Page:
Tax on Executive Compensation Over $1 Million May Impact Your Organization
One of the headline pieces of the Tax Cuts and Jobs Act of 2017 that impacts Tax-Exempt Organizations is the excise tax on compensation paid to certain employees in excess of $1 million. The tax generally applies only to compensation paid to the five highest-compensated current and former employees, with no grandfathering provisions related to pre-existing contracts.
The tax, which is imposed on the organization and not the employee, is based broadly on “remuneration” paid to covered employees. Remuneration for this purpose is defined as wages with respect to Section 3401, which describes wages subject to withholding. So in general, the amount of compensation subject to the tax should be the same as Box 1 of Form W2. This means that there are some important exclusions that may provide valuable tax planning opportunities for organizations paying compensation to employees that may reduce the excise tax liability such as:
- Amounts deferred under qualified deferred compensation plans, including 401(k), 403(b), 457(b), SEPs, and Simple Retirement Accounts: Deferrals under Roth plans, which would ordinarily be considered “wages” for this purpose are also excluded, putting these deferrals on equal footing with contributions to traditional plans. The annual contribution limits for most of these plans limit their usefulness in shielding large amounts of income from tax, but for highly-compensated employees who are not otherwise fully utilizing their ability to contribute to these plans, this provides some valuable savings to the organization, along with the benefits of these plans to the employee. It’s also worth noting that although contributions to 457(b) plans are excluded from wages for this purpose, contributions to 457(f) plans are not.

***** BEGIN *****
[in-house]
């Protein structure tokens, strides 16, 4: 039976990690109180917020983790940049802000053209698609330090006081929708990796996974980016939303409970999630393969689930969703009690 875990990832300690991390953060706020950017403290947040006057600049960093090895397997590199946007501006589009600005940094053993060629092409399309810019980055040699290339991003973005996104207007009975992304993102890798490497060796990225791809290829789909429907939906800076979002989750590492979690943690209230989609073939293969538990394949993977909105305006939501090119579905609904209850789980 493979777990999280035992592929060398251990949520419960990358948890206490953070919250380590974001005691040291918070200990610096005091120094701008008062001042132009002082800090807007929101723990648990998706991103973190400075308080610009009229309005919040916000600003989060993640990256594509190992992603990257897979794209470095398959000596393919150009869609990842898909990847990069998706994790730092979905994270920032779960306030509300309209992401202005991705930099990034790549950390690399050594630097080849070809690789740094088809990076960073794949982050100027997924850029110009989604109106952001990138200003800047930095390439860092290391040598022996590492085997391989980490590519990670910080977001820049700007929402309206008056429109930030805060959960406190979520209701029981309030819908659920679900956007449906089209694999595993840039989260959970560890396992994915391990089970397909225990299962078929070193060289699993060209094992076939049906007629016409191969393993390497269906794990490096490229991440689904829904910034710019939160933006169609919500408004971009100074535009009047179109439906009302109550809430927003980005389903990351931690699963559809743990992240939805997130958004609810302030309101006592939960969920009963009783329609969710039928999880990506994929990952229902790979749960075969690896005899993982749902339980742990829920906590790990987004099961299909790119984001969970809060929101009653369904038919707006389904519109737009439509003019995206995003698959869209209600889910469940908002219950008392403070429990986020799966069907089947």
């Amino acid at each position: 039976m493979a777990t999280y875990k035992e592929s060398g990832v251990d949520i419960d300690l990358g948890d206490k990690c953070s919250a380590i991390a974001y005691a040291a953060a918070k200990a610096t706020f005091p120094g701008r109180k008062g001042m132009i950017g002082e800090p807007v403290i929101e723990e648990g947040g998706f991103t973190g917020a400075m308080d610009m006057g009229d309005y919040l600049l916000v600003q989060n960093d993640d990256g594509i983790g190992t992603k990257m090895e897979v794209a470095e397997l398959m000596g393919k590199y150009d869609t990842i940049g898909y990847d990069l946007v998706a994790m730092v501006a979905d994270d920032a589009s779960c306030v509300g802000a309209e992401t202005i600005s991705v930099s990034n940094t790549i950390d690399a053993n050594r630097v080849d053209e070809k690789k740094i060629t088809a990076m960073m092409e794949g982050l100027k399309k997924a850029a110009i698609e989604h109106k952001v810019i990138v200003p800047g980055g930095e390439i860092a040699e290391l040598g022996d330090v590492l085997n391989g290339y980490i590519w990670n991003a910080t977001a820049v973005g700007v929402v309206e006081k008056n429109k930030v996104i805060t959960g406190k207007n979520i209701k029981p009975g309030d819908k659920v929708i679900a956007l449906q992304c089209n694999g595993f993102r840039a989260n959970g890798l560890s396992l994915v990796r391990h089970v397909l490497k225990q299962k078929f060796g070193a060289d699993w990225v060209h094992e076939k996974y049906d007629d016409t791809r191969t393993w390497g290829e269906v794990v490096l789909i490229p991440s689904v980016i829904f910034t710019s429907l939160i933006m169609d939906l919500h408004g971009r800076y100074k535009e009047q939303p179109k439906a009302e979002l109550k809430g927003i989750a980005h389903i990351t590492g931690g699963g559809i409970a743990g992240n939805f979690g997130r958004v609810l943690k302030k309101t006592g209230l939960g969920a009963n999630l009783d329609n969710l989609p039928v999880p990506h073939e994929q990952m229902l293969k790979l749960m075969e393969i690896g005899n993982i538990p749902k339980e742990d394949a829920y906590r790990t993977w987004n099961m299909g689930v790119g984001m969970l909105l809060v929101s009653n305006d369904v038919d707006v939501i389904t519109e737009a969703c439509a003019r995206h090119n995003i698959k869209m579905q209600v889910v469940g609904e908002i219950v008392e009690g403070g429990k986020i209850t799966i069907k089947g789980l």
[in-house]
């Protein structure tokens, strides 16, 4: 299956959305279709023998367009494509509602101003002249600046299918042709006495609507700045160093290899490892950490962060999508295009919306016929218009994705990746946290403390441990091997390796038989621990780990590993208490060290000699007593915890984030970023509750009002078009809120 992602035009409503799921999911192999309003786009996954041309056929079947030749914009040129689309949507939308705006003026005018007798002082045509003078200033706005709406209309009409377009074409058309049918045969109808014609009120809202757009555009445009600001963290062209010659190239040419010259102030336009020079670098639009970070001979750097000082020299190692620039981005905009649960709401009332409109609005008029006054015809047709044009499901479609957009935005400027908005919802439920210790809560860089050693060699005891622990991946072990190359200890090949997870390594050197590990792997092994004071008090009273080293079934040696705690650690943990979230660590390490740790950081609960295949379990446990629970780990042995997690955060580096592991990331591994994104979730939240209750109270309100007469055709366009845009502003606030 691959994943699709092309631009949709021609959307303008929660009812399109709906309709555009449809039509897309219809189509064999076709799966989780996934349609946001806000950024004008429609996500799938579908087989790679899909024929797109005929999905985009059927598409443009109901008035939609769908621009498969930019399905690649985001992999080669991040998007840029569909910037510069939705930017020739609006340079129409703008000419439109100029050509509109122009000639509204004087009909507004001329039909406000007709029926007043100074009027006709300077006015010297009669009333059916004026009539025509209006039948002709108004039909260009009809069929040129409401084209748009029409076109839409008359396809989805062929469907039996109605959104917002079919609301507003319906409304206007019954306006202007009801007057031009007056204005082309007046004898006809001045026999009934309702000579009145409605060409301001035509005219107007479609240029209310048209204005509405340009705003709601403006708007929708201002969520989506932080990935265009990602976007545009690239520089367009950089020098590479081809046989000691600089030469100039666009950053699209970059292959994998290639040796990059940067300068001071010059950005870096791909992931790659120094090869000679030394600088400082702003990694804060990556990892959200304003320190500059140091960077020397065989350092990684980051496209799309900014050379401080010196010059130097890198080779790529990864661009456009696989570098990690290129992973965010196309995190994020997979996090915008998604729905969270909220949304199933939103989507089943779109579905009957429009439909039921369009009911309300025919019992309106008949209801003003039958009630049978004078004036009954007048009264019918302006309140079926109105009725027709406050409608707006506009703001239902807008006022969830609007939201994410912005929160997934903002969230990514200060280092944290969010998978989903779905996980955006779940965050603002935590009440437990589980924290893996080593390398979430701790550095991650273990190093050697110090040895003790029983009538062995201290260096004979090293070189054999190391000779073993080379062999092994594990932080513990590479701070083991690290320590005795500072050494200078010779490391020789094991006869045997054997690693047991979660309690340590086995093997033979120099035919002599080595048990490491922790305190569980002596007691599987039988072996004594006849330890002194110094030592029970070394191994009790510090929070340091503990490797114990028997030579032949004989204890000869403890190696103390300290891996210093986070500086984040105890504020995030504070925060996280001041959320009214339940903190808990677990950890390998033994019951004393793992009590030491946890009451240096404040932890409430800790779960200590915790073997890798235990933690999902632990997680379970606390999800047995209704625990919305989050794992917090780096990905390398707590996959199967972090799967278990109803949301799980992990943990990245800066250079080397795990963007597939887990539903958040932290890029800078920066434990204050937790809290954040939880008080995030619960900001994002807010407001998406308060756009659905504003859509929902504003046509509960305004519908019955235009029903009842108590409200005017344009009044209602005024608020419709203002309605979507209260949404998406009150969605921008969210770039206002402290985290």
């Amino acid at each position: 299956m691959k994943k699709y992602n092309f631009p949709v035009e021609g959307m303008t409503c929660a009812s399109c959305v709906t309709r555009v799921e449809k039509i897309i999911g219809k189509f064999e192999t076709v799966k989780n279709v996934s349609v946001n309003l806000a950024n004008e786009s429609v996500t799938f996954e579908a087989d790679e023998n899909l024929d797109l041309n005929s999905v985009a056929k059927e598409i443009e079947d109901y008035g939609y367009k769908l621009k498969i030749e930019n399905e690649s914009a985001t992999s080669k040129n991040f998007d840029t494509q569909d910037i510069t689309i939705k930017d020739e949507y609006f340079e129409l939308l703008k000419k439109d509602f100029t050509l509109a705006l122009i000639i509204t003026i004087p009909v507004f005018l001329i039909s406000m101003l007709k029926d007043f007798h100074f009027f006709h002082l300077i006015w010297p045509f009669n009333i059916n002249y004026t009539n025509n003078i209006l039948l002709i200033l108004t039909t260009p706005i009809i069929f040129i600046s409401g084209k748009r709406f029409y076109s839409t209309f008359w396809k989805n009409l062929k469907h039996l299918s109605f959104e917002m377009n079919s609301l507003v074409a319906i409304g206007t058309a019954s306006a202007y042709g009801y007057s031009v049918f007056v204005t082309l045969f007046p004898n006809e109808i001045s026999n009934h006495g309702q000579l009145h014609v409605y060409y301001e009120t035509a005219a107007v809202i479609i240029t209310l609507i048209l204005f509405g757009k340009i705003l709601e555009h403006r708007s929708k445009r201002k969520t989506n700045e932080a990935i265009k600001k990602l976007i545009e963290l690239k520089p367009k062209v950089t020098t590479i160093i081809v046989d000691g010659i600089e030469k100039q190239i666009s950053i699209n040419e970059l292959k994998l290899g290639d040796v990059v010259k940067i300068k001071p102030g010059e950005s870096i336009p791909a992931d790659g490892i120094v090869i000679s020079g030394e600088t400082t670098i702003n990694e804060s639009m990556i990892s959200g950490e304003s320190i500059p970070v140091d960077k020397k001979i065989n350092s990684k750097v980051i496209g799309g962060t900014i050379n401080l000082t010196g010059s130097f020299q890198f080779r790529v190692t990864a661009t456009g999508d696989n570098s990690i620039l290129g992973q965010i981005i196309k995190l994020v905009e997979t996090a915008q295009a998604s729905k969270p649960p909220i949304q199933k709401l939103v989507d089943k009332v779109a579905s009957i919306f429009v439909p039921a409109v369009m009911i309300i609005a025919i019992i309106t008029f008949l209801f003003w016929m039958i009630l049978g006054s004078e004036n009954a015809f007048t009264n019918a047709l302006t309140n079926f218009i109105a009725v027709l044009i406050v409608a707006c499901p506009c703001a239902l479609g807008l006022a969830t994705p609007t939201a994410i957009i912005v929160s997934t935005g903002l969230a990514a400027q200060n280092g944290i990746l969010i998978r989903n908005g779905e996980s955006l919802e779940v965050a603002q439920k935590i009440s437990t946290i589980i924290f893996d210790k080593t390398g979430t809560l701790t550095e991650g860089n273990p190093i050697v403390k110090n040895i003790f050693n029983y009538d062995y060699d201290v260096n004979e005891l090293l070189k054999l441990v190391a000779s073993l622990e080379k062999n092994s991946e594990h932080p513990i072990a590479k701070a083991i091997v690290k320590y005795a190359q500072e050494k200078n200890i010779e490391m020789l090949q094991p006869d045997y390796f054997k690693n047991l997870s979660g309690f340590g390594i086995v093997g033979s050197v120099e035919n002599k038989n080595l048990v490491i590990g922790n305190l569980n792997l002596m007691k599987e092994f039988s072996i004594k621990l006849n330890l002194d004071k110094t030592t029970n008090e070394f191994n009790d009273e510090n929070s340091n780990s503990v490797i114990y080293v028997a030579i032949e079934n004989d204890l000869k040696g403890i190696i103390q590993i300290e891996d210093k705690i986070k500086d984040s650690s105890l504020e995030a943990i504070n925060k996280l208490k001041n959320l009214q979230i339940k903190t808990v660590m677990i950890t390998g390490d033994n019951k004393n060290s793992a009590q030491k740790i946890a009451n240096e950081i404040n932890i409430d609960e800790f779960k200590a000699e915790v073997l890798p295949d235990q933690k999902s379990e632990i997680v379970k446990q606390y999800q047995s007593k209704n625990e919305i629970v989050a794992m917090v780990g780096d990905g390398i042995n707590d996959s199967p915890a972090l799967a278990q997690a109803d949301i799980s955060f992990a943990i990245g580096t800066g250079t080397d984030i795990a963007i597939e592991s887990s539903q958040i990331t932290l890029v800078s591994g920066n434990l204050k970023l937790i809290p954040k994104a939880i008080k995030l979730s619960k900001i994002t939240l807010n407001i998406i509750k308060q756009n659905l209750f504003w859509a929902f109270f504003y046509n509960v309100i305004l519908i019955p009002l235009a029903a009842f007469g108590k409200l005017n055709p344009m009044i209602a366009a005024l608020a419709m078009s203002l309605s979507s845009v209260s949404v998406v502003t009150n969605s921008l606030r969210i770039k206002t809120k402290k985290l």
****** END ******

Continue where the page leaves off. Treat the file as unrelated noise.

- Group term life insurance: To the extent that a highly-compensated employee is willing to convert otherwise taxable wages to non-taxable group term life insurance, there may be significant savings for both the employee and the organization.
- Nontaxable benefits in general, including health insurance premiums, HSA contributions, education assistance programs, dependent care assistance programs, and employee achievement awards, among others: The annual limits that apply to many of these benefits undermine their value separately in reducing an organization’s tax liability, but in aggregate there may be a significant tax savings to be had.
Compensation paid by related organizations is aggregated for the purpose of the calculation of tax, and each organization paying compensation is liable for their proportionate share of compensation paid. As an excise tax rather than an income tax, organizations do not need to make quarterly estimated payments on their liability for this tax. Furthermore, a federal tax liability under this provision may not trigger a state tax liability, as states generally impose tax only on the unrelated business income of exempt organizations.
If you have any concerns about the impact of the provisions of the Tax Cuts and Jobs Act of 2017 on your organization, please contact J. Calvin Marks.